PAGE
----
Remain in that nondual place.

Unborn dharmakaya Rigpa
Arises naturally without cause or condition.
Alert, fresh and naked,
It is uncolored by dualistic mind
And unpolluted by intellectual ideas.
Stay in that spontaneously arisen meditation.
Even the words “to meditate” are but words;
In reality, there is no meditator and nothing to meditate on.
Without distraction, always maintain empty awareness,
The true face of dharmakaya.

The deluded karma of samsara will never run out.
The more you work to solve your problems, the greater they become.
Belief in enemies and friends grows and grows,
And the causes for incarnating in lower realms pile up.

Direct yourself toward the dharma,
And if you can bring dharma to every action, word and thought,
You will uncover the great awakening, the path to liberation.
When death falls upon you, you will regret nothing.
During this life and in those to come,
You will walk the path of ever-growing happiness.

Atop your head and in your heart,
Imagine as a single being
Your most kind guru and the great Lord of Oddiyana.
Feel an upwelling of unbearable longing and devotion.
Whatever joy or sorrow befalls you, whatever favor or misfortune,
Pray forever to the lord Guru.
Let your minds flow together, yours at one with his.
As death draws near, let go of all attachment and hatred.

Picture Guru Padmasambhava above your head;
Imagine your consciousness as an orb of light, marked with the syllable Hri;
Dissolve that into the heart of the guru.
If you practice regularly now
And recite “The Aspiration to Be Born in the Copper-Colored Mountain,”
At death, a clear visualization will be easy.

To put it briefly, the essence of dharma
Is to cut through clinging to samsara,
To cultivate love and compassion toward those in the six realms
And to completely tame one’s mind.
Without distraction, please always practice thus.
Even though I am immune to dharma, have no experience of meditation, and just use up the donations, I, Chokyi Lodro, wrote this according to what the past masters have taught, to fulfill the request of the yogini Pad Lu.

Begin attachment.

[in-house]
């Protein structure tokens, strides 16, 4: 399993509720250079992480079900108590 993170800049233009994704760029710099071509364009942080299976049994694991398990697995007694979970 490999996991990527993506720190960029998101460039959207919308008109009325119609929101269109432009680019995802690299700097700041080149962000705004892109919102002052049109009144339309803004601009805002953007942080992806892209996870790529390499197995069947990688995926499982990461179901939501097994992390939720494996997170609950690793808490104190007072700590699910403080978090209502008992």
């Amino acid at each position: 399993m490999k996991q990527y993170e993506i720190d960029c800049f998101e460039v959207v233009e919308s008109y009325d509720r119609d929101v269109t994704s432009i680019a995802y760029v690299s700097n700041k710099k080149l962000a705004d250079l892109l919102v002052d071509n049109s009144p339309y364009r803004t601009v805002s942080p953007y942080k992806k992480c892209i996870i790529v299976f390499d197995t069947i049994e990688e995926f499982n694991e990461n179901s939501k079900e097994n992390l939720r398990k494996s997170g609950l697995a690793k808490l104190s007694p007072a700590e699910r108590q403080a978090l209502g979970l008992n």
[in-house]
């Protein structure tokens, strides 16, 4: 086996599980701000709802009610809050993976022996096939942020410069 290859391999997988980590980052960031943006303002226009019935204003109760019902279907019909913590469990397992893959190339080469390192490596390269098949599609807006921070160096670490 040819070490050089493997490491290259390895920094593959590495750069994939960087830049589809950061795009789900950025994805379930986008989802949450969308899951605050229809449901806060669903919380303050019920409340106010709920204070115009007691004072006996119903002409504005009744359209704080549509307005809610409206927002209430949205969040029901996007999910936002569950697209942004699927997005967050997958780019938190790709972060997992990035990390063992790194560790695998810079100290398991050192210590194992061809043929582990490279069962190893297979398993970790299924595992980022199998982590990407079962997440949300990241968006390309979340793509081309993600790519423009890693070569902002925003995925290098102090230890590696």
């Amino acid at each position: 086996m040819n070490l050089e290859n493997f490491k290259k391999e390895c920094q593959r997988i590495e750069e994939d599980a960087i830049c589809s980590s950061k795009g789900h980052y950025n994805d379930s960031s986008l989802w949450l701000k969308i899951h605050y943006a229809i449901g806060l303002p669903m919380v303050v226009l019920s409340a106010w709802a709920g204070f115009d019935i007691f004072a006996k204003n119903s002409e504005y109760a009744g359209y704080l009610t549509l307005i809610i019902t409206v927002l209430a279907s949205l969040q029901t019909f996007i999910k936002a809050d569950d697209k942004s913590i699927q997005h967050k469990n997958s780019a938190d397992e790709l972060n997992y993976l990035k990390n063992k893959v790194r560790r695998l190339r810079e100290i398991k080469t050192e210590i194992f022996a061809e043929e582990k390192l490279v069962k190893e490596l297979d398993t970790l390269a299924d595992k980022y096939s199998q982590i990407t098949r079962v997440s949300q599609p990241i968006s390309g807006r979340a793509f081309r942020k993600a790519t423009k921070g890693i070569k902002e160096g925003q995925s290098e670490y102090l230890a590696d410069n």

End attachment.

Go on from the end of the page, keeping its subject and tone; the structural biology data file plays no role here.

The Practitioner of Meditation


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by Longchen Rabjam

As an individual who takes up the practice, You must have faith, perseverance, renunciation and a sense of disenchantment.

You must be saddened and wearied by samsara, and strive for freedom. Renouncing the concerns of this life and seeking eventual enlightenment.

You must leave distractions and busyness far behind, and have few mental afflictions, Be easy-going and tolerant, and have pure perception and great devotion, As well as stability of mind[i] and deep respect towards the teachings— [Practitioners such as this will accomplish the most supreme liberation!][ii] You must serve, in the best possible way, a noble teacher, And purify your mind through study, reflection and meditation.

In particular, you should spend your days and nights Diligently applying yourself to the essential instructions of the aural lineage. Without becoming distracted for a moment by ordinary concerns.

Diligently apply yourself to the profound innermost meaning. Never transgressing the precepts of the shravakas, bodhisattvas and vidyadharas, With your own mind under control, help others in any way you can, And take whatever you experience onto the path to liberation.

As a beginner, it is most important that you secure your own well-being, Guarding your mind in solitude, abandoning distractions and busyness, Avoiding unfavourable situations, and subduing the mental afflictions with appropriate antidotes.

Ensuring that your view and conduct are in harmony, enthusiastically devote yourself to meditation. Whenever any of the ordinary five poisons arise, in that very moment, Catch them with mindfulness, and, without distraction, apply the antidotes. With conscientiousness, introspective vigilance, self-restraint and a sense of dignity, bring your own mind under control.

See the equality of praise and blame, approval and disapproval, good and bad reputation, For they are just like illusions or dreams and have no true existence. Learn to tolerate them as if they were mere echoes, And sever at its root the mind which clings to an ‘I’ or a self.